PSNC plans to expand this service over the course of the five years include referrals from GP practices, NHS 111 online, urgent treatment centres and possibly A&E.

There will also be payments to support pharmacies to implement the EU medicine scanning law the Falsified Medicines Directive, a payment of £5.35 for each prescription dispensed under a serious shortage protocol – should the government ever issue one – and to work with PCNs.

Payments for the single activity fee, the NMS and the PhAS will remain the same for the next five years. While overall funding for the QPS will remain the same, it will be renamed the Pharmacy Quality Scheme, with new gateway and quality criteria that pharmacies will have to meet.

Taking a long-term view, PSNC said “discussions will be held on new funding models”.

Savings in the cost of dispensing will “free up funding and resources for value-added service delivery”, the negotiator claimed.

PSNC: Protected funding

PSNC CEO Simon Dukes said: “The NHS fully expected a cut in community pharmacy funding to have been made in 2018-19 – with therefore a funding level in 2019-20 of lower than £2.592bn.

“While we have not succeeded in getting an increase in the overall sum, we have secured a commitment from the government to a protected £13bn over five years,” he added.

“The planned services will enable the sector to transform its offer and I hope community pharmacists will be pleased about the new roles they will be able to offer.”

Commenting on the new funding contract, health secretary Matt Hancock said: “Pharmacists are integral to community health and I want to move towards the French model, where they offer a wider range of services and play a stronger role in the community.

“Community pharmacies are a vital and trusted part of our NHS, and this five-year deal will ensure more people get support in the most appropriate setting, which in turn helps relieve pressure on the wider health service.”

What do you make of the new contract changes?

sunil maini, Community pharmacist

Mr Dukes,

                  I truly hate having to say this.I want to believe in our representatives.But yet again a terrible conclusion.And on the day all others have received pay RISES we get NOTHING, in effect a decrease when taking inflation into account.Do you think you are being succesful in your role?The problem is that you do not have anyone to answer to,apart from pharmacists on mediums like this. I know what your fate would be if #I was your employer,based on results to date......STILL NO NEW FUNDING FOR ALL OUR SACRIFICES OVER THE LAST FOUR MONTHS,PUTTING OURSELVES,OUR STAFF,OUR FAMILIES AT RISK!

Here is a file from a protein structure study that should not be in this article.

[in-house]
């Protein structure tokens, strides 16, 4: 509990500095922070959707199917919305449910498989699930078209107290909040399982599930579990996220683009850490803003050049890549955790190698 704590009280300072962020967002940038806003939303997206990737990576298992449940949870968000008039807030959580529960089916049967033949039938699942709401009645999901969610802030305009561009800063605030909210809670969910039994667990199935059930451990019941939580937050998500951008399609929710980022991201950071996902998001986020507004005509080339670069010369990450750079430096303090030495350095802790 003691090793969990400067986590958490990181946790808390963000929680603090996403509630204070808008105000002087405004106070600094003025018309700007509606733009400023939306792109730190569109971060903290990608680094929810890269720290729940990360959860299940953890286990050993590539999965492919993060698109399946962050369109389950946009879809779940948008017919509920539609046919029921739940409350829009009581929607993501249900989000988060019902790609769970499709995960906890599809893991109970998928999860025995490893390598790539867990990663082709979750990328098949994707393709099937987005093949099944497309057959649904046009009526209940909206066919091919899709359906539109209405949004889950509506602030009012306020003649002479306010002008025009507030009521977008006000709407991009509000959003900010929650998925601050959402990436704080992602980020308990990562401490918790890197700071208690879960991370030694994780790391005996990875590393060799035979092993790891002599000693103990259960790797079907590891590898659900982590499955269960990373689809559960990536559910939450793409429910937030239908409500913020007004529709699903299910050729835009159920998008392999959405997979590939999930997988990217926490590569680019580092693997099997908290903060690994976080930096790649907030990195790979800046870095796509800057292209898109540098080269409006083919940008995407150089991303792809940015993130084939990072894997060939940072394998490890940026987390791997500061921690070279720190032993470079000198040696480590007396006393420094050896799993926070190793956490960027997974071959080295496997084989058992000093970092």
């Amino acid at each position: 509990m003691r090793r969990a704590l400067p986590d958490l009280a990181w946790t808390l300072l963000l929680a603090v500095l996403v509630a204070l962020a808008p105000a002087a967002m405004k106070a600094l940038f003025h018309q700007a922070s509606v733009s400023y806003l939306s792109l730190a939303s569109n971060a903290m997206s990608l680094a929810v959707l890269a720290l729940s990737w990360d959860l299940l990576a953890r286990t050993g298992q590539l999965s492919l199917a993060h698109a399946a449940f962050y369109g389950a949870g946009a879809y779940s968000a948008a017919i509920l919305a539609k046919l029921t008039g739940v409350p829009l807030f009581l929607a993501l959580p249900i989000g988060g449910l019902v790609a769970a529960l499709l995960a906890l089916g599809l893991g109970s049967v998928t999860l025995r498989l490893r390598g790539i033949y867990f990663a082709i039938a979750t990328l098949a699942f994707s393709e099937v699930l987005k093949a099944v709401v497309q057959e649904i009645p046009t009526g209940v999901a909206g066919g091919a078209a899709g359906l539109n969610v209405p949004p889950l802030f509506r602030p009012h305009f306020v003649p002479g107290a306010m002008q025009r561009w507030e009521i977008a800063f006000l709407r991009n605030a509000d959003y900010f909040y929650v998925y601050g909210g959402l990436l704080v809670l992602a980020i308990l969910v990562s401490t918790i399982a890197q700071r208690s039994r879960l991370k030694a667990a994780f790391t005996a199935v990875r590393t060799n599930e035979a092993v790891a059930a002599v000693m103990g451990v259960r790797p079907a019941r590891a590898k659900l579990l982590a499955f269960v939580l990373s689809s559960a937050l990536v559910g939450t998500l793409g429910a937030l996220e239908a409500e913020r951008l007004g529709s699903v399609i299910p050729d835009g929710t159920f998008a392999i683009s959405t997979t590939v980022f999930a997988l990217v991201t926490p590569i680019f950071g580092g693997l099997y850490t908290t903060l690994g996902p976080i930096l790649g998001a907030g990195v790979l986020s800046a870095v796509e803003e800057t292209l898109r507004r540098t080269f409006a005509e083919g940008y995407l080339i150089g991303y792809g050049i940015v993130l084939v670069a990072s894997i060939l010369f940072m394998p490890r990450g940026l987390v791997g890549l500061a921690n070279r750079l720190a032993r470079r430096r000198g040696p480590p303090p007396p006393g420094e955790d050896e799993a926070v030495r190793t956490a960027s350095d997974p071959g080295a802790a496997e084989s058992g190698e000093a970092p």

Tunde Sokoya, Community pharmacist


Reality Check In the current climate I would say the PSNC has done the best they can. The direction of travel and the     needs of the NHS have been plain for all          to see over the last 10 years. It's time to really showcase what community  pharmacy can bring to primary care. In all  honesty were MURs good value for In reality we're the MURs good value for money?
Will the money not be better spent funding DMIRS - in my opinion the best way to reduce unnecessary A&E attendance - the main challenge that keeps the health minister awake at night. Real chance to build a good evidence base to really showcase what community pharmacy can do.
Why should anyone with a sore throat or chest infection go to the GP at all-   This should be managed in the pharmacy. We have highly skilled independent pharmacist prescribers in community able to adequately deal with infections and make a difference by promoting rational prescribing of antibiotics- I see this contract as a real opportunity to showcase the real difference we make on a daily basis- carpe dium



Edward H Rowan, Locum pharmacist

Brilliant idea!